Washoe Chairman Brian Wallace re-elected to fourth term
WASHOE HOMELAND, Nev. - With more than 70 percent of the vote, Chairman Brian Wallace was re-elected to his fourth four-year term as chairman of the Washoe Tribe of California and Nevada on Oct. 19. (Official numbers were not available by press time.)
Wallace beat five other candidates in the race including Alfred Granados, Benny Mills, Steven Dexter, Joseph Art Sam and Kathy Wyatt by almost double the votes. Results of the election were considered unofficial until after a five-day waiting period.
Wallace has led the tribe for twelve years and is widely respected for his leadership and vision that has focused on repatriation of Washoe homelands, culture and language preservation, education, economic development and youth.
Nation-building is his top priority, a concept that encompasses all aspects of tribal governance with emphasis on rebuilding the tradition tools and relationships that have enabled the Washoe Nation to survive everything from genocide to the outright theft of their most sacred place, Lake Tahoe.
"History is more about place than it is about time," Wallace said. "We are engaged in a cultural and biological repatriation of Wa Shi Shiw (Washoe) homelands to strengthen the survival principles we've always relied upon to get us across the dark waters of history."
As a people who were driven from their homelands by settlers and miners seeking gold, silver, land and timber, the Washoe survived starvation, disease and the decimation of their tribe. They were reduced in number to only 500 people by 1860.
Traditional Washoe territory once encompassed more than 1.5 million acres of mountains and fertile valleys in the Sierra Nevada that later became part of California and Nevada. But things changed dramatically after the discovery of gold and silver.
Thousands of miners and merchants arrived seeking gold and new frontiers, followed by land developers seeking to exploit the abundant natural resources surrounding one of the most spectacular alpine lakes in the world, Lake Tahoe or Da ow a ga, meaning "edge of the lake."
According to Washoe traditional teachings, the clear waters of the lake breathe life into the land, the plants and animals, even the people themselves. In the Washoe worldview, it is considered the center of their world.
Over the past six years, Wallace led a successful campaign to regain a portion of Lake Tahoe shoreline and adjacent forest for traditional and cultural use at Meeks Bay on the west shore of the lake. In all, the tribe has recovered some 72,500 acres of homelands.
He was also instrumental in protecting Cave Rock and other sacred sites from further desecration. His efforts toward stewardship of the land using Washoe environmental ethics has resulted in a range of resource management projects including the cultivation of traditional plants and medicines and protections for bears and their habitat.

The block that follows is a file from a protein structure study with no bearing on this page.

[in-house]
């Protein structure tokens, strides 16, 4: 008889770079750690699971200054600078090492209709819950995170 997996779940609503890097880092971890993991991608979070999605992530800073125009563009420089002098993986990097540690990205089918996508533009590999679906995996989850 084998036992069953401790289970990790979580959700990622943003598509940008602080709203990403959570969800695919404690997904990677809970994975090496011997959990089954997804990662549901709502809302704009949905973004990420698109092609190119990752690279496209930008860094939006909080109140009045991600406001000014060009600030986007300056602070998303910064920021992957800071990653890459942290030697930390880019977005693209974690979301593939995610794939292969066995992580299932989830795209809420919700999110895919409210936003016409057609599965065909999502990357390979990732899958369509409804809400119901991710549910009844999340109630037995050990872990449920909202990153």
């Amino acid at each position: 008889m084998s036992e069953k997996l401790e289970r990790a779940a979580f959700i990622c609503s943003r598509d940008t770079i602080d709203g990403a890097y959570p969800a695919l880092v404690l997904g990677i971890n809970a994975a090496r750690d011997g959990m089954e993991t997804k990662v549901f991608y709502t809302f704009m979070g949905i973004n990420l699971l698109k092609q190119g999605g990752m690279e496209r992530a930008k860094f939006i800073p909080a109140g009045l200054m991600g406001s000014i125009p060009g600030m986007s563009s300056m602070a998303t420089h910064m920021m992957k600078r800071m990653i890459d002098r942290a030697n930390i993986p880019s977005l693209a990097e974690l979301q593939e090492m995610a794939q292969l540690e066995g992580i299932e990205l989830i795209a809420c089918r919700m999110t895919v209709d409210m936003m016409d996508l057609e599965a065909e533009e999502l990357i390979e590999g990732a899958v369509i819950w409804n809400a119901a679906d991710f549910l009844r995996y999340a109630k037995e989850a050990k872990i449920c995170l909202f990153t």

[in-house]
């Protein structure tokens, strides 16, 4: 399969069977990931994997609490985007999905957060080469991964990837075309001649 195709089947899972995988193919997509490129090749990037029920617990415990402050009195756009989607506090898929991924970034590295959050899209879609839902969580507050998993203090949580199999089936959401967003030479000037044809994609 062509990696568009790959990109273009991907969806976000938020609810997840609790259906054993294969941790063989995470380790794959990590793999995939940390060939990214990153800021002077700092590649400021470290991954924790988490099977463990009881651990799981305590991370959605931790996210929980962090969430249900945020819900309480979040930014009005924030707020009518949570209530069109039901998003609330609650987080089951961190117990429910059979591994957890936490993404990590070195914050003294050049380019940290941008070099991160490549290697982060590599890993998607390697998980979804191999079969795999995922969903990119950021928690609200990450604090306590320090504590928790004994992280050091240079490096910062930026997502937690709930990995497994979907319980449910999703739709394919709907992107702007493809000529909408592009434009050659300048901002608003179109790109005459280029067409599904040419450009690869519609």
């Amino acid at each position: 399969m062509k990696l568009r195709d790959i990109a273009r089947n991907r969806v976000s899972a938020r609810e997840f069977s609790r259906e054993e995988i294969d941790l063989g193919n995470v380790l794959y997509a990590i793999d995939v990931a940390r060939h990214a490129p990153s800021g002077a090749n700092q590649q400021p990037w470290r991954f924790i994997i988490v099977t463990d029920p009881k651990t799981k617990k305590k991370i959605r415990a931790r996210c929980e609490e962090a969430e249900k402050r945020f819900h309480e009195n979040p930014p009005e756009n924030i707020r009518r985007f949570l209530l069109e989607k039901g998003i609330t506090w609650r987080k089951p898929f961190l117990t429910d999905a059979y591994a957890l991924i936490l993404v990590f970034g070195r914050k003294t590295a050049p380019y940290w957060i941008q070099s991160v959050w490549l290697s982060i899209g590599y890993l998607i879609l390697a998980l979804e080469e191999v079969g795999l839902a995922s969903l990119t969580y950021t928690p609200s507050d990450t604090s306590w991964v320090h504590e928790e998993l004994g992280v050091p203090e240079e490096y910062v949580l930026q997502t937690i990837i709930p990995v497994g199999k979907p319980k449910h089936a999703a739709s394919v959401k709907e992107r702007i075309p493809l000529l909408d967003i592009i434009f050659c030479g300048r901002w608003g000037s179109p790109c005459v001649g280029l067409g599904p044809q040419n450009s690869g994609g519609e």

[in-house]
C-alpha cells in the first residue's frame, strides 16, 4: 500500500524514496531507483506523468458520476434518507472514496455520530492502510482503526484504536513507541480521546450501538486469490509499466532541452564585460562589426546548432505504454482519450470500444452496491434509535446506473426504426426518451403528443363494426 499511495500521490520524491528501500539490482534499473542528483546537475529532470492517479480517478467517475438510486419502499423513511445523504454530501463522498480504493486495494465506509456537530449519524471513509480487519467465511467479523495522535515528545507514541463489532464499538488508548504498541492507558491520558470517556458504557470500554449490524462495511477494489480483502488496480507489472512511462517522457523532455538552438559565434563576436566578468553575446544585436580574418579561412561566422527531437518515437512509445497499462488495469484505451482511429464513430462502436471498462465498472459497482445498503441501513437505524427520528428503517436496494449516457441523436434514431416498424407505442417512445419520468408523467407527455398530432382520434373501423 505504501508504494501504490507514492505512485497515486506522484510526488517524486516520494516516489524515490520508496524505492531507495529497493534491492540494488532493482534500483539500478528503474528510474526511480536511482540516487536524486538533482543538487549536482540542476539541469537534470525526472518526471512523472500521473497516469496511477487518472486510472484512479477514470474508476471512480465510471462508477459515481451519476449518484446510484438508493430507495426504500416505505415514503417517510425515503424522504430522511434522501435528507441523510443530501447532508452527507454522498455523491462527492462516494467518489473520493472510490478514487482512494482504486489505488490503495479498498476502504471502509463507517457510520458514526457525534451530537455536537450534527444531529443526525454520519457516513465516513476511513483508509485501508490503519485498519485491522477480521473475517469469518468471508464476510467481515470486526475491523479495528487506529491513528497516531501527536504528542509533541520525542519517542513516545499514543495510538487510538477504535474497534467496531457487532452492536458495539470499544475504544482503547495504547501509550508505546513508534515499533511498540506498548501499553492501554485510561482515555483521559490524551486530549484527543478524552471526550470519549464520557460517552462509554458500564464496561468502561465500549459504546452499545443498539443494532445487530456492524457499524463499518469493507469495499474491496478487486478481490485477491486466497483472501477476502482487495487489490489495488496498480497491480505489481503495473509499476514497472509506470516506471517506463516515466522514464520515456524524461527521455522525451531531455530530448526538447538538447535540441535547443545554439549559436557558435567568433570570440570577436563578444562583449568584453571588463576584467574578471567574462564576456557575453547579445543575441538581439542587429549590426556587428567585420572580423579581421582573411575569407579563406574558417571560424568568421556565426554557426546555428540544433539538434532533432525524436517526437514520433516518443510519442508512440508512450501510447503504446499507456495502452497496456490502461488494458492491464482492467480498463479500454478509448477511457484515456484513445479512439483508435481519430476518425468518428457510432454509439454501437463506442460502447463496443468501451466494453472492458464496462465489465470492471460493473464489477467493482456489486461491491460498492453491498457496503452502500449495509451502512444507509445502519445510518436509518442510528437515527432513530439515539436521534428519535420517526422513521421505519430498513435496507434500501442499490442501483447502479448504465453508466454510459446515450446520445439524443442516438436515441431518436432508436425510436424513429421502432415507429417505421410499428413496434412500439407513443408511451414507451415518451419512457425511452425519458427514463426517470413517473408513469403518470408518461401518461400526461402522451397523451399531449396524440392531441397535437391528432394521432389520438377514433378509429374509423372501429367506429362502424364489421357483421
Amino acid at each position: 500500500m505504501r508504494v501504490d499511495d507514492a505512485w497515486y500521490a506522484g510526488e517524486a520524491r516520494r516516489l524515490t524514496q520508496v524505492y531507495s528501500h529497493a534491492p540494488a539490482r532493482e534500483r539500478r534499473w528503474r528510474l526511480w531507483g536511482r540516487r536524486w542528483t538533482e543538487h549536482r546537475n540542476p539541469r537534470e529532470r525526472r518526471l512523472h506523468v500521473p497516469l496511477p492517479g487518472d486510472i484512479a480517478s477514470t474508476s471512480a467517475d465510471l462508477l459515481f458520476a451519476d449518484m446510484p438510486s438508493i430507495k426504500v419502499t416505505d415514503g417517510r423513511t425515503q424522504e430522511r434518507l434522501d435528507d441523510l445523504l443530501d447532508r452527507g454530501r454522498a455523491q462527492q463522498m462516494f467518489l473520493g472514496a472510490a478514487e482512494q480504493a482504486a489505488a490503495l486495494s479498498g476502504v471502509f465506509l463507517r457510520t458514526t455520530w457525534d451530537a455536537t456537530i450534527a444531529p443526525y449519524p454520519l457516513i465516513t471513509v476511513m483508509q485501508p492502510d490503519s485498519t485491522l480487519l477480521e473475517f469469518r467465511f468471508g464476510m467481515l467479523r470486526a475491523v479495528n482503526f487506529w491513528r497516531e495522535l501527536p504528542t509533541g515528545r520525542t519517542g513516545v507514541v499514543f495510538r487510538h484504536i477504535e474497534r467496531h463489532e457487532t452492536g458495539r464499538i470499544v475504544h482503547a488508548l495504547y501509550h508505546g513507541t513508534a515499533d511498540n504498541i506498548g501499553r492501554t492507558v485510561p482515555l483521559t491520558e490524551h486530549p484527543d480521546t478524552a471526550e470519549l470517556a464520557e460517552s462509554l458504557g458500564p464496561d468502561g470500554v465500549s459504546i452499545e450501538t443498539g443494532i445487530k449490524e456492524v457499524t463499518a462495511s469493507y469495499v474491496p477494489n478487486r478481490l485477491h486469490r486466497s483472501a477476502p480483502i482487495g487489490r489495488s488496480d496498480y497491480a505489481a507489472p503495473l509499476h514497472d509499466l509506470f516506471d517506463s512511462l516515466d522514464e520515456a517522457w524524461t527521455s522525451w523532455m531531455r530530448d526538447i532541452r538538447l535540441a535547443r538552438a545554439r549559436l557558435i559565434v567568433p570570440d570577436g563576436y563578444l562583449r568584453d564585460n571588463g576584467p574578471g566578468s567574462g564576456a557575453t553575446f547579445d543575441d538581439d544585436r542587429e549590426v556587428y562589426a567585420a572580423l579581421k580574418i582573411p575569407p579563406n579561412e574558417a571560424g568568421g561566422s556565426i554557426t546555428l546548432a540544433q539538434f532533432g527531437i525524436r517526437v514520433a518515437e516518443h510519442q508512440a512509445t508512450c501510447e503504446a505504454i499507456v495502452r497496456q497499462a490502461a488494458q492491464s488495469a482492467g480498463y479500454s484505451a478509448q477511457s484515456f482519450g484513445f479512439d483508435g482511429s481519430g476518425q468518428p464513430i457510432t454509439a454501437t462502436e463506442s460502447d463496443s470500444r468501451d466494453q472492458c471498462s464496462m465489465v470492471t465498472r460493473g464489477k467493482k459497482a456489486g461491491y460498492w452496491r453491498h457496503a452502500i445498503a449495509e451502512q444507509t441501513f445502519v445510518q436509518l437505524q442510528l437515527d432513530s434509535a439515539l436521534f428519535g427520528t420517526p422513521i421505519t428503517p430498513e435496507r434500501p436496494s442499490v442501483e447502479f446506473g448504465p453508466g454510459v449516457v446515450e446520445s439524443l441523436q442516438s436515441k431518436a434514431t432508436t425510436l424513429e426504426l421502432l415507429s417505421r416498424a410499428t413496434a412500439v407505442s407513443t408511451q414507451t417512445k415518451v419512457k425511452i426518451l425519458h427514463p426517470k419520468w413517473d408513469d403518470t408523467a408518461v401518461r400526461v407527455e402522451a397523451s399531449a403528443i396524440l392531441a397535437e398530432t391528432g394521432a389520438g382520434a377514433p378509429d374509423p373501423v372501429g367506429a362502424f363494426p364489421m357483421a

Wallace said his people are trying to reclaim the ability to pass on traditional knowledge and a way of life that honors the natural world. It is critical, he said, to concentrate on the goal of raising a generation of children who are equipped for every emergency and know their language, spiritual relationships and survival tools.
"We want to raise a generation of young warriors committed to strengthening the tribe and honoring our values for stewardship to the land," he said. "We want them to grow up in a world where emphasis is placed on responsibility, rather than rights. We just have to create the right environment for that to happen.
"A large part of that is in language preservation so they understand the ethical base and underlying order of the natural world, and that can only be interpreted in Washoe," he said, noting the tribe has run a language immersion school for six years.
For Wallace, the next four years are about commitment to the elders and children and to the Washoe national objectives of language and land recovery, cultural and biological wellness for his people and maintaining the tools to survive.
"In order to push that national objective forward, we're going to have to retool in a lot of different ways to remove all the bad substitutes we've picked up that have replaced our traditional survival skills. Everything from diet to wellness to parenting to how we prepare for manhood and womanhood - there's a historic recovery going on."